Do you listen to your clients’ needs carefully?

Really carefully?

Listen

Bob’s mother had three children. The first was called April. The second was called May.

And the third was called…?

A few years ago, I used this riddle as the opening to my presentation about paying attention to how we listen. When I paused for the audience to reflect on the answer, one brave woman called out: “June!”.

I paused a bit longer, then continued: “If you said it was June, then the good news is that you’re one of the majority. However, the bad news is: you’re wrong! The correct answer is Bob.”

The resulting muffled groans and guilty laughs that followed from the audience confirmed the point. Listening is not about hearing and speculating. It’s about paying attention to the facts.

The importance of listening to your clients’ needs

Although my experience was not work-related, I’m sure that you can relate to this. No doubt you like to check the fine details of clients’ needs and service agreements carefully so that you don’t make any expensive mistakes.

Sometimes careful listening or the failure to listen (by either party) can determine whether or not a working relationship can be formed.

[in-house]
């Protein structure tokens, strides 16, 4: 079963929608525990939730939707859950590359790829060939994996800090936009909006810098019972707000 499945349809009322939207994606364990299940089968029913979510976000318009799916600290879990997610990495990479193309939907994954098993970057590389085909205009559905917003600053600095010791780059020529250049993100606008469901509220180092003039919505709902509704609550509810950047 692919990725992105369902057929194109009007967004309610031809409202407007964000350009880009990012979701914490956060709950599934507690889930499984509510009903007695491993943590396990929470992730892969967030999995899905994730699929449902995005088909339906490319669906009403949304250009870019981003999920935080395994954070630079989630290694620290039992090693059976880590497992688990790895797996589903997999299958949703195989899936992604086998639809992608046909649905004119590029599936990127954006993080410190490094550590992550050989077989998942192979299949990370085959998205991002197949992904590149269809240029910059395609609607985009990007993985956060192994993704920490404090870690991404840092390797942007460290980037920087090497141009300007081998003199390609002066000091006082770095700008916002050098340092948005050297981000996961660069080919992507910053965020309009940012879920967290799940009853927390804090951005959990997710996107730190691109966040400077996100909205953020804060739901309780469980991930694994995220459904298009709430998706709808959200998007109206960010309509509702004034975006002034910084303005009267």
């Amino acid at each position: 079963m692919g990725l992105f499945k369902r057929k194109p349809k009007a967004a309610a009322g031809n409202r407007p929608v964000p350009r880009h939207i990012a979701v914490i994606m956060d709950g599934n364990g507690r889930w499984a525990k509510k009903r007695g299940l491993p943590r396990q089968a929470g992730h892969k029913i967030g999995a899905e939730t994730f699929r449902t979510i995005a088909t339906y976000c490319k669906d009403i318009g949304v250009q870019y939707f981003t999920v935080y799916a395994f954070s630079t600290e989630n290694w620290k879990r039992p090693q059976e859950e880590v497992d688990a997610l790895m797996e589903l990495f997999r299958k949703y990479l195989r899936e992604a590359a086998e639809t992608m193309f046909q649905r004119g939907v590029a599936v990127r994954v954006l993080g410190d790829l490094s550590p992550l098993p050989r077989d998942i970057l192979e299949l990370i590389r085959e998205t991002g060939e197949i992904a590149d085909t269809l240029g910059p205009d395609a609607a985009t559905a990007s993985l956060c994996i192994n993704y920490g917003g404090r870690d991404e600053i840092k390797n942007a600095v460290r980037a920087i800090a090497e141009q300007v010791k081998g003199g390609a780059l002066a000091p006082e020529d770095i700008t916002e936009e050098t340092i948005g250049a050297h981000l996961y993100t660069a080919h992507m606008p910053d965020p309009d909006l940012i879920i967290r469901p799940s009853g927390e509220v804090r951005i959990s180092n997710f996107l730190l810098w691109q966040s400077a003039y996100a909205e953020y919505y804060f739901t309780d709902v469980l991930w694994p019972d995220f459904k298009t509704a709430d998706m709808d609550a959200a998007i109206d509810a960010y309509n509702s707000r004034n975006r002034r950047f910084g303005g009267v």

Sometimes the above will determine whether or not you attract your ideal client.

That is why your website must reflect the fact that you listen to your prospective clients’ needs.

How is this possible?

How to listen to your clients’ needs effectively

It’s likely that you already have a screening system for your prospective clients. Some service professionals schedule an initial consultation. Some send a questionnaire to be completed and returned. Some do both.

Whatever system you use, make sure that this is very clear on your website. Seeing this alone may assure some prospects to feel that they are being listened to already. And when you are presented with the opportunity to engage, this will be an excellent opportunity to really LISTEN.

What is he or she REALLY saying?

What is he or she NOT saying?

And why?

Take a true interest in your clients. And REALLY listen to your clients’ needs, carefully.

And don’t forget. Some of your future clients may be your current blog readers.

So ask yourself: “What do people really want to read on my blog?”

Take the time and effort to research, then adjust your website and content to their needs.

What works for you and your clients? What stories would you like to share?

Please leave your comment below, then share this article on your social networks.

Thank you.